The tester has a great background, fully immerses himself in the user experience, asks a lot of questions, and endlessly tests possible variations in user behavior. This is why the tester understands the user's logic well.

Case study:

Superfluous forms and elements are frequent enemies of conversions. The more actions you force the user to take, the lower the chance of him reaching the end. We had a case: a client had a low conversion rate at
the stage of purchasing in the online store.

A portion of users left the page when they were about to make a purchase. When we started testing, we realized that the problem was with unnecessary fields. For example, the «patronymic» field was mandatory. We made all not really important fields voluntary ones. After the release, they conversion was up. So, we continued the experiment and removed all unnecessary fields to fill in and merged some fields into one.

Build processes and make them more efficient

I think everyone who has worked with product teams understands the importance of a well-functioning team and inter-team communication processes. And really, it is not just a story about IT teams. Weak processes affect the entire chain - from the moment an idea is conceived to its implementation and launch. And in the end, this is reflected in the
quality of the product and user loyalty.

Statistically, 72% of clients will share a positive experience with 6 or more people. If customers are dissatisfied, 13% of them will share their experience with 15 or more people. The processes are handled by a specially trained QA rather than a tester.

They can put processes not only between teams but for example between IT and marketing and even between accounting departments. These professionals look at a company like clockwork and see where the failure has occurred.

What you can learn from QA:

  • If weak processes affect product quality and user loyalty;
  • What points in the work processes need to be addressed
    and what changes need to be made to improve the end result;
  • How to communicate with other departments so that you do not miss important details
    and improve your product performance.

Case study:

Basically, processes are how tasks are distributed and how information is communicated; how departments and teams interact, etc. Our client had a high percentage of customer service calls. For several months, our QA has been putting teamwork processes in place and selecting flexible methods of interaction between employees. The result was stunning — after only two months the number of complaints had already decreased by 4 times.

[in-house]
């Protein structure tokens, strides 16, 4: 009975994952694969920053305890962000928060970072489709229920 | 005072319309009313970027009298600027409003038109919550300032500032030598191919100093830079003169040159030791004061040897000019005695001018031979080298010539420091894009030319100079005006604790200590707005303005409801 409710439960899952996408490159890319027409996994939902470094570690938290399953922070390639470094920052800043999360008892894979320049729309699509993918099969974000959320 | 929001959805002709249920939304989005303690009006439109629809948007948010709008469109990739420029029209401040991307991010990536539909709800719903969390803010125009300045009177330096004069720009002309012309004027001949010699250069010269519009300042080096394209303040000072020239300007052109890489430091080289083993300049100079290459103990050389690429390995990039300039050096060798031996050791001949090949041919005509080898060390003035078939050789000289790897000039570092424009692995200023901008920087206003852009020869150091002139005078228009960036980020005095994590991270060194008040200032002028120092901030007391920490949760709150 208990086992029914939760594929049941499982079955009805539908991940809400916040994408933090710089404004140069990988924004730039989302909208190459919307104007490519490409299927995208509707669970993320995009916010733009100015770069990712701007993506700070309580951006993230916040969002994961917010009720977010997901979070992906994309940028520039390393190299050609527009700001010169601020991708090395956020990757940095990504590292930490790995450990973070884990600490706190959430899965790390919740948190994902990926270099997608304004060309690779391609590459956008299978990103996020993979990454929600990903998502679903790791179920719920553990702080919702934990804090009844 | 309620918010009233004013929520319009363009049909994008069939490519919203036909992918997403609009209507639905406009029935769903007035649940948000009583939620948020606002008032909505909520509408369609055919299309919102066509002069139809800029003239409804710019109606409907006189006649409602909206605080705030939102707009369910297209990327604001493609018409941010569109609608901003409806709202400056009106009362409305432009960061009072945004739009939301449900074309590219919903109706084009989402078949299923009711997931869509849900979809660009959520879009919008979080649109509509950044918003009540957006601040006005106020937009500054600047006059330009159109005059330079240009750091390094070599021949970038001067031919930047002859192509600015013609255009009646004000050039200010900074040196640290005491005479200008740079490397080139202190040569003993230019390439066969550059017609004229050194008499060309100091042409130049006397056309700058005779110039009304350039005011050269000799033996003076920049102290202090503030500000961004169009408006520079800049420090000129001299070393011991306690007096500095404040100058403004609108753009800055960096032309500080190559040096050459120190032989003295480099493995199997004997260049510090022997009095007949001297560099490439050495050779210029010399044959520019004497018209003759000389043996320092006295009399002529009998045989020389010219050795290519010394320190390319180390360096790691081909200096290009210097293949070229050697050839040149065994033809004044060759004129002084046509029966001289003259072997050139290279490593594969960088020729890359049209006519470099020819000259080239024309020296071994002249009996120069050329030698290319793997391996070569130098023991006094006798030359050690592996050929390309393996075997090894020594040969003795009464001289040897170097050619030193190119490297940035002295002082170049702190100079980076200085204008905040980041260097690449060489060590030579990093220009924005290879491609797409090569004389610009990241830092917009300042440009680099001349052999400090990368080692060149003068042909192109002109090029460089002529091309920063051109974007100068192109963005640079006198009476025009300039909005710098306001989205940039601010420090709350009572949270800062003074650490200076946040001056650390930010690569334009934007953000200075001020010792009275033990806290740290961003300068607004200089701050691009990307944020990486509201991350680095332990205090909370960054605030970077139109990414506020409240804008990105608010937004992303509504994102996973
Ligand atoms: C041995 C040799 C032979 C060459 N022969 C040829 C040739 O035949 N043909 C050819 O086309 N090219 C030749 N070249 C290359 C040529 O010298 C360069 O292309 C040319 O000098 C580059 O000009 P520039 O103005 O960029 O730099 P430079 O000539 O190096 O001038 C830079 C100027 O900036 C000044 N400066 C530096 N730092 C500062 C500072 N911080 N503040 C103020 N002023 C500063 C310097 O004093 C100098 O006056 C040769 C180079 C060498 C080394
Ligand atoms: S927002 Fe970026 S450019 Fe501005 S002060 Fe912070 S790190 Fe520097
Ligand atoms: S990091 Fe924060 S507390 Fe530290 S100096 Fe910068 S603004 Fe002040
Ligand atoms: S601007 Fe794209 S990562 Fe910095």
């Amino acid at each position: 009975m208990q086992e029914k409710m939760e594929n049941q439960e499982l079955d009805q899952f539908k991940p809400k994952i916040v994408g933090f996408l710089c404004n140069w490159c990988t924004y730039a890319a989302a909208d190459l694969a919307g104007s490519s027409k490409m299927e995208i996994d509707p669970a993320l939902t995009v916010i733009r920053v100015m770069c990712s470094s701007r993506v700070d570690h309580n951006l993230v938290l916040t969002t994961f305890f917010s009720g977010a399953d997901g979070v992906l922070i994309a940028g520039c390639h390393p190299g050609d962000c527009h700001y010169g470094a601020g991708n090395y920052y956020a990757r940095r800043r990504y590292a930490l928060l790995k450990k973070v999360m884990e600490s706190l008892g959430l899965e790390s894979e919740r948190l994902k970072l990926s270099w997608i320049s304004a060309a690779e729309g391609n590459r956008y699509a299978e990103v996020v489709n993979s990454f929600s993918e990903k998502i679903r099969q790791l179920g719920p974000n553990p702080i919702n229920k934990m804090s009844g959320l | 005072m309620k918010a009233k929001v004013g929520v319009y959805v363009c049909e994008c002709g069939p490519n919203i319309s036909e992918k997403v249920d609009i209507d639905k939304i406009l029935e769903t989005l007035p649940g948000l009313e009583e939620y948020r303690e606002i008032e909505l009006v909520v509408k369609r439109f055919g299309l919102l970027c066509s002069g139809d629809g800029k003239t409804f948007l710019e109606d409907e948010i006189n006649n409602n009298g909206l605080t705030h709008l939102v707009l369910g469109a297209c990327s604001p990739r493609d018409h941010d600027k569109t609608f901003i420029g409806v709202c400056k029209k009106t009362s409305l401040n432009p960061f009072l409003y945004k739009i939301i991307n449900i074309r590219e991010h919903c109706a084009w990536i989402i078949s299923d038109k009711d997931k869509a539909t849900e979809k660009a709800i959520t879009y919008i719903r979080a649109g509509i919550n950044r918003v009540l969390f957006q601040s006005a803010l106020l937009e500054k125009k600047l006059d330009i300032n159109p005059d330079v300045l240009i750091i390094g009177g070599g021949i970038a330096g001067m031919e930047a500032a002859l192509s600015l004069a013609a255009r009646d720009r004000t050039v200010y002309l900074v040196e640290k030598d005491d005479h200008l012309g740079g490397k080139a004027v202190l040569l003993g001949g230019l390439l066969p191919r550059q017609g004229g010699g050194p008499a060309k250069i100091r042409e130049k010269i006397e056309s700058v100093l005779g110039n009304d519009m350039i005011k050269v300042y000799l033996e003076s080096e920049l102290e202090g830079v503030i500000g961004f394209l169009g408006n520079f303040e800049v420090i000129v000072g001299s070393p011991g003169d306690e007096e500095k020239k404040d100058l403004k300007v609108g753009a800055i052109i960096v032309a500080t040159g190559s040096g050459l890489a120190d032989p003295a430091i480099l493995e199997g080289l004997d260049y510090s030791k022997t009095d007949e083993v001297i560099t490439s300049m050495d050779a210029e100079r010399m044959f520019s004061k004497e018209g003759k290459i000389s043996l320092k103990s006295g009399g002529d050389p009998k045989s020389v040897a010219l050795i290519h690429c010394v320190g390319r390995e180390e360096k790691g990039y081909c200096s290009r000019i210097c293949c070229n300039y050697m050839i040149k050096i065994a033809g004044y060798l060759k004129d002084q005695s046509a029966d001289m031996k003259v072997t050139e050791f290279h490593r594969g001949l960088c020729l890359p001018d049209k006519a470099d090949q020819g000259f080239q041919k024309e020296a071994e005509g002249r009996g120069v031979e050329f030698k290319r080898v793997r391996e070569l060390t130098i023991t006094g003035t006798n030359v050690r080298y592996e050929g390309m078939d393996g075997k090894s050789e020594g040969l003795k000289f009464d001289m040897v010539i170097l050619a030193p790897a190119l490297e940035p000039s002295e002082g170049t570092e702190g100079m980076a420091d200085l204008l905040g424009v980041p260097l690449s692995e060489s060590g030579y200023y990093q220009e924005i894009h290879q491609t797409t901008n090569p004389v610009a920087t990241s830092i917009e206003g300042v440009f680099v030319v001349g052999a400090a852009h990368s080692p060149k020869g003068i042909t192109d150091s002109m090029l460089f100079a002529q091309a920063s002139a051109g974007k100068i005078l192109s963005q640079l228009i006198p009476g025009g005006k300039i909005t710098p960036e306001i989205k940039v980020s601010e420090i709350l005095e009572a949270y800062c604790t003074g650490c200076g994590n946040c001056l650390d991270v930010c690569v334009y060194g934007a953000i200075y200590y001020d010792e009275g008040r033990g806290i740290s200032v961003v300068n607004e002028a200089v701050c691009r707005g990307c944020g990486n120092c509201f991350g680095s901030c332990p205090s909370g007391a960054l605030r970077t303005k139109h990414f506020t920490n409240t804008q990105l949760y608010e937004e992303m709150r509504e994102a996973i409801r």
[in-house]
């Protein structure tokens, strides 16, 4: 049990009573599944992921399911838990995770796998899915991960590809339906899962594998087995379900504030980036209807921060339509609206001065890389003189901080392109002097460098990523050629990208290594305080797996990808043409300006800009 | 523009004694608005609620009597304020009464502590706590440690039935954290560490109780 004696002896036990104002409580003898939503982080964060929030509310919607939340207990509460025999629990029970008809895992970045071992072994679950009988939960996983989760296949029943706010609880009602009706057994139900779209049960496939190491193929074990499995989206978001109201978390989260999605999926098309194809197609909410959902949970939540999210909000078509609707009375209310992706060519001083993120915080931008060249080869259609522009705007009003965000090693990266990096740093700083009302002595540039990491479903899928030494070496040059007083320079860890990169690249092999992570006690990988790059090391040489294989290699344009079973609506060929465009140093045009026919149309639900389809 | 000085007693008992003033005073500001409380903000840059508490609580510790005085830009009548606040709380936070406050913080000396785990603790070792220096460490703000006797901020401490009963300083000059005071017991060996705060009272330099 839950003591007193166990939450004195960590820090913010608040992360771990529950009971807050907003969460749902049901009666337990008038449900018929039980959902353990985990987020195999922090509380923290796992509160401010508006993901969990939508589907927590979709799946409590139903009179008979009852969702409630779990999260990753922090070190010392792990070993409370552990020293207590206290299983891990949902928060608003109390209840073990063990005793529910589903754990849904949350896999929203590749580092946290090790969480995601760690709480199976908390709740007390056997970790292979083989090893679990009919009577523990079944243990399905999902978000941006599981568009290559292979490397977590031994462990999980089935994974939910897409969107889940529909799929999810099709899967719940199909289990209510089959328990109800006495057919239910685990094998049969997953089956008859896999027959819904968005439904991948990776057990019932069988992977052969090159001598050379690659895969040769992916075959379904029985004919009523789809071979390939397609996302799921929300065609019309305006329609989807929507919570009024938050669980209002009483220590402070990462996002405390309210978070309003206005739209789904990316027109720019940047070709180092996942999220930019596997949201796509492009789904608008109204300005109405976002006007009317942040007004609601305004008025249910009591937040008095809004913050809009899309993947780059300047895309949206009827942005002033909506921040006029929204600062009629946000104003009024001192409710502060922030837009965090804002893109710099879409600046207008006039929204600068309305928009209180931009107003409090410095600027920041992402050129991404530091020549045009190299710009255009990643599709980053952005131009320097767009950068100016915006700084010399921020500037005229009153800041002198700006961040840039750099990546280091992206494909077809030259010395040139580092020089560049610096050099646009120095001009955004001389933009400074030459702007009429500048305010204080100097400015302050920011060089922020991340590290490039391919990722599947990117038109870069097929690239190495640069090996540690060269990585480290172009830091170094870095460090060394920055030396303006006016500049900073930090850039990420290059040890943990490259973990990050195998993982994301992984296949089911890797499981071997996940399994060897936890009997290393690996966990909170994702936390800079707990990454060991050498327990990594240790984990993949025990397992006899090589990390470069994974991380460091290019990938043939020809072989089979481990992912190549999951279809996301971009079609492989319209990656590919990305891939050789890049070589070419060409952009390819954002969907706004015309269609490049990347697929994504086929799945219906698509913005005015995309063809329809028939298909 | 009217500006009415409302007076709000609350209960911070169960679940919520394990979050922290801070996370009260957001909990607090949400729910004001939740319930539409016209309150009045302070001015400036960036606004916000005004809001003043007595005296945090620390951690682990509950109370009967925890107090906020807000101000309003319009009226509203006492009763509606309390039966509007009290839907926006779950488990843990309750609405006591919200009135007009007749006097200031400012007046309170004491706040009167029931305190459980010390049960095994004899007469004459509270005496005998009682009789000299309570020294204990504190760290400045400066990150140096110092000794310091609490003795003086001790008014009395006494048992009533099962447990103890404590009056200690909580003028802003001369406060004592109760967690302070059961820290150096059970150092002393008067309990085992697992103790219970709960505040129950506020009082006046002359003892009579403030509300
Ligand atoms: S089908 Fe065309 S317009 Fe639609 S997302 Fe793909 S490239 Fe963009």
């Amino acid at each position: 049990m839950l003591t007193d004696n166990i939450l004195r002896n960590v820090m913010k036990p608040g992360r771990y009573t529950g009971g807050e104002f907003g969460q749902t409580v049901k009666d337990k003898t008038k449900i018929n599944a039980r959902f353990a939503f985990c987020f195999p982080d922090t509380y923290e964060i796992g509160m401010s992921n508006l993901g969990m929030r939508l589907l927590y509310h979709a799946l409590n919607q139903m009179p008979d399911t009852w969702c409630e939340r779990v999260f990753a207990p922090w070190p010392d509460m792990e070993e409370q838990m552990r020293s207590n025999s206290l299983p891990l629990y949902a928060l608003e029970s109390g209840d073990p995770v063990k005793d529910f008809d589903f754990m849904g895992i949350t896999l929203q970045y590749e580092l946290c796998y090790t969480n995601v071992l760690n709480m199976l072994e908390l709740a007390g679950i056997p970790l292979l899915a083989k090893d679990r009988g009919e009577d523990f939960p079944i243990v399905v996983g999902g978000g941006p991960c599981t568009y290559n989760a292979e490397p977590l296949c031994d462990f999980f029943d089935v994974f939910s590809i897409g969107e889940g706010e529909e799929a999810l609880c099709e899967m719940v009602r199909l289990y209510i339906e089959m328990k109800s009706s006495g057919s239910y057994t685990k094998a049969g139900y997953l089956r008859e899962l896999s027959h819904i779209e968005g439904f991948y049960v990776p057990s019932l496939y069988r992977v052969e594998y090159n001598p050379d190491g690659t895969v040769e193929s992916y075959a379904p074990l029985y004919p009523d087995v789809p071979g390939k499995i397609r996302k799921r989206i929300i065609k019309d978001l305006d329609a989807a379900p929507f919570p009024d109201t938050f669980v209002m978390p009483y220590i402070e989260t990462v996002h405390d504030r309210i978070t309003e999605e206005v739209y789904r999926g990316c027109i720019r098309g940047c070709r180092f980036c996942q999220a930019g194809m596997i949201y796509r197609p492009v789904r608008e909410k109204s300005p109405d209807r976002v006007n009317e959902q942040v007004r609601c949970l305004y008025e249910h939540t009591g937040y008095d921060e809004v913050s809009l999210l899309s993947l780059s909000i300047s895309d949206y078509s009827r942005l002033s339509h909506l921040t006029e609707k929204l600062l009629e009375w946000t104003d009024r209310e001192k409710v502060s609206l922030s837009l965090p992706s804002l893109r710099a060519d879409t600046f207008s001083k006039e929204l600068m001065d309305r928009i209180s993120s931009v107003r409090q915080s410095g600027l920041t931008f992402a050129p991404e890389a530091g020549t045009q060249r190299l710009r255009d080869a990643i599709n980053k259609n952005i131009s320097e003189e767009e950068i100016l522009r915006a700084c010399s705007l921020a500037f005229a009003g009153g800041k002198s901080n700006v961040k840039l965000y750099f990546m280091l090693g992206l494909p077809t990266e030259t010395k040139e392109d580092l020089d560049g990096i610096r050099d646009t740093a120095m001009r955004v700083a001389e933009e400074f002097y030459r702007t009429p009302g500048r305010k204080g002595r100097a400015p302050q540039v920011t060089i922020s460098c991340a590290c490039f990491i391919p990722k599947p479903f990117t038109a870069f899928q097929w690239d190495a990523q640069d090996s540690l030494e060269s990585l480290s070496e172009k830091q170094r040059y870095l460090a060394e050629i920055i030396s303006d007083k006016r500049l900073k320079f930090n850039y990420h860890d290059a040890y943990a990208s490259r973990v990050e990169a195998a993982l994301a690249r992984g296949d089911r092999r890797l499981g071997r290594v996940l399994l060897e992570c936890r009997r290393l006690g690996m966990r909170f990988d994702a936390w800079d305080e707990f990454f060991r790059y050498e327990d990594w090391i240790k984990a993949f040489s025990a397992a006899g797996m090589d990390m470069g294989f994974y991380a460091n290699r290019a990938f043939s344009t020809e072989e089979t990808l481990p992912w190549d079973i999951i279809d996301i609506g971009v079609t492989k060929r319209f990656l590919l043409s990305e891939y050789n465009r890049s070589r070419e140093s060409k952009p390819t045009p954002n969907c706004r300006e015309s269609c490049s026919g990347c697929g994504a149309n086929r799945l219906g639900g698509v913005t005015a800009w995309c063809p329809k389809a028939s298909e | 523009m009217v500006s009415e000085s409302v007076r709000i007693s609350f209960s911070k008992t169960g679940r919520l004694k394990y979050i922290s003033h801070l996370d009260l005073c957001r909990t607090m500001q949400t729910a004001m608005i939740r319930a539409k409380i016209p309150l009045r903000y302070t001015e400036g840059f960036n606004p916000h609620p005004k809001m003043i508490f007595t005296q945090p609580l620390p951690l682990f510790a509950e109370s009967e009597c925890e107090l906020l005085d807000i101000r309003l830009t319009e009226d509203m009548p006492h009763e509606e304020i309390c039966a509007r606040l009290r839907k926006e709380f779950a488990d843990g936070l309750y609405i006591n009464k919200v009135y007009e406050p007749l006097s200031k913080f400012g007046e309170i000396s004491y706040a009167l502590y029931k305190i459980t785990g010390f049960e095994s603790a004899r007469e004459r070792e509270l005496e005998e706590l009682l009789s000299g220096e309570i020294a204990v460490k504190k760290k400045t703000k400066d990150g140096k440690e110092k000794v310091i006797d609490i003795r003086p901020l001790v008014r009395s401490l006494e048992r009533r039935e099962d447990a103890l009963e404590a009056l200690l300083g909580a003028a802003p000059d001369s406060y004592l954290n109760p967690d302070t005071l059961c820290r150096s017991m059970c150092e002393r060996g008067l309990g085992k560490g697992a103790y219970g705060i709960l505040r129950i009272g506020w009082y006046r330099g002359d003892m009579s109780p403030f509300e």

Conduct a competitive analysis

Analytics are the eyes and ears of the marketer. Without it, it is impossible to create a plan of promotion and brand positioning in the market. And of course, competitive analysis is important in analytics. It is necessary to study not only what competitors are doing, but also why users like their products, or vice versa — why they abandon it. Again, you may ask the tester about it.

  • What you can find out from the tester;
  • How users interact with a competitor's product;
  • What the user path is;
  • Does your competitor have cool features that your product does not;
  • What can be improved to outperform a competitor's
    product.

Case study:

We often get requests «we need competitive analysis of websites or applications». We look at the functionality of all the sites, map the differences and thus find features or bugs in the competitors. For example, our client, a marketplace, analyzed competitors' products and created the same functionality. And asked us to do an analysis and see if they took everything into account. When we started checking, we saw that there was an inconspicuous section on a competitor's site that hid a useful feature with the ability to print orders and receipts. This allowed our client, firstly, to implement this feature in its functionality. Secondly, do not repeat the competitor’s and do not hide it in inconspicuous sections.

I hope that I was able to show you real examples of how a seemingly strange union of two different professions can become an effective tool for business. It is important not to be afraid to look for insights where there previously seemed to be none. And at the same time constantly communicate with colleagues from different fields, exchanging
experiences and observations. After all, this is where the great potential for
business development and growth lies.